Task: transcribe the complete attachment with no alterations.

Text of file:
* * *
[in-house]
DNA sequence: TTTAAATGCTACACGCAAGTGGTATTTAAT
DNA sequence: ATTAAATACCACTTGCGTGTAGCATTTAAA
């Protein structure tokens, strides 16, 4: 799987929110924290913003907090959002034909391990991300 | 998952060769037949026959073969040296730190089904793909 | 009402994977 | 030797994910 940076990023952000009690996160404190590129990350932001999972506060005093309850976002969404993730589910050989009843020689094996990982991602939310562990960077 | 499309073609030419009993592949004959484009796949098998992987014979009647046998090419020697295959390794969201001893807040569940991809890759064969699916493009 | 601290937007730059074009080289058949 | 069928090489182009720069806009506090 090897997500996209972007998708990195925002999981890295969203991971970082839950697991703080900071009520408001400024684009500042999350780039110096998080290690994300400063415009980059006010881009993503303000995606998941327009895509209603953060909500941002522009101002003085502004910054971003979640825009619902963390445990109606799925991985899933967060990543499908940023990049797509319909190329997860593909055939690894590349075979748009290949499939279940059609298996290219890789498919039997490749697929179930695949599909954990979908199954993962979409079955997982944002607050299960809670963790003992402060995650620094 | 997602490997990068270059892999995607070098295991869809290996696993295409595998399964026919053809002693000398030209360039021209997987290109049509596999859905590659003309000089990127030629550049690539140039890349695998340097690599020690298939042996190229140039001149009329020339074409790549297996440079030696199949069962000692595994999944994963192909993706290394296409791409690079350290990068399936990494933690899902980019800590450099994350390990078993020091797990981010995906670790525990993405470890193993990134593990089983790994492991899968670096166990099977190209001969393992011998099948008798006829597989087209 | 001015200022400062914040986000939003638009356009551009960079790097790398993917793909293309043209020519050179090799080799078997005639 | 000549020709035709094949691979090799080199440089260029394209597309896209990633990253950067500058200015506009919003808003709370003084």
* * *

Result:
[in-house]
DNA sequence: TTTAAATGCTACACGCAAGTGGTATTTAAT
DNA sequence: ATTAAATACCACTTGCGTGTAGCATTTAAA
């Protein structure tokens, strides 16, 4: 799987929110924290913003907090959002034909391990991300 | 998952060769037949026959073969040296730190089904793909 | 009402994977 | 030797994910 940076990023952000009690996160404190590129990350932001999972506060005093309850976002969404993730589910050989009843020689094996990982991602939310562990960077 | 499309073609030419009993592949004959484009796949098998992987014979009647046998090419020697295959390794969201001893807040569940991809890759064969699916493009 | 601290937007730059074009080289058949 | 069928090489182009720069806009506090 090897997500996209972007998708990195925002999981890295969203991971970082839950697991703080900071009520408001400024684009500042999350780039110096998080290690994300400063415009980059006010881009993503303000995606998941327009895509209603953060909500941002522009101002003085502004910054971003979640825009619902963390445990109606799925991985899933967060990543499908940023990049797509319909190329997860593909055939690894590349075979748009290949499939279940059609298996290219890789498919039997490749697929179930695949599909954990979908199954993962979409079955997982944002607050299960809670963790003992402060995650620094 | 997602490997990068270059892999995607070098295991869809290996696993295409595998399964026919053809002693000398030209360039021209997987290109049509596999859905590659003309000089990127030629550049690539140039890349695998340097690599020690298939042996190229140039001149009329020339074409790549297996440079030696199949069962000692595994999944994963192909993706290394296409791409690079350290990068399936990494933690899902980019800590450099994350390990078993020091797990981010995906670790525990993405470890193993990134593990089983790994492991899968670096166990099977190209001969393992011998099948008798006829597989087209 | 001015200022400062914040986000939003638009356009551009960079790097790398993917793909293309043209020519050179090799080799078997005639 | 000549020709035709094949691979090799080199440089260029394209597309896209990633990253950067500058200015506009919003808003709370003084």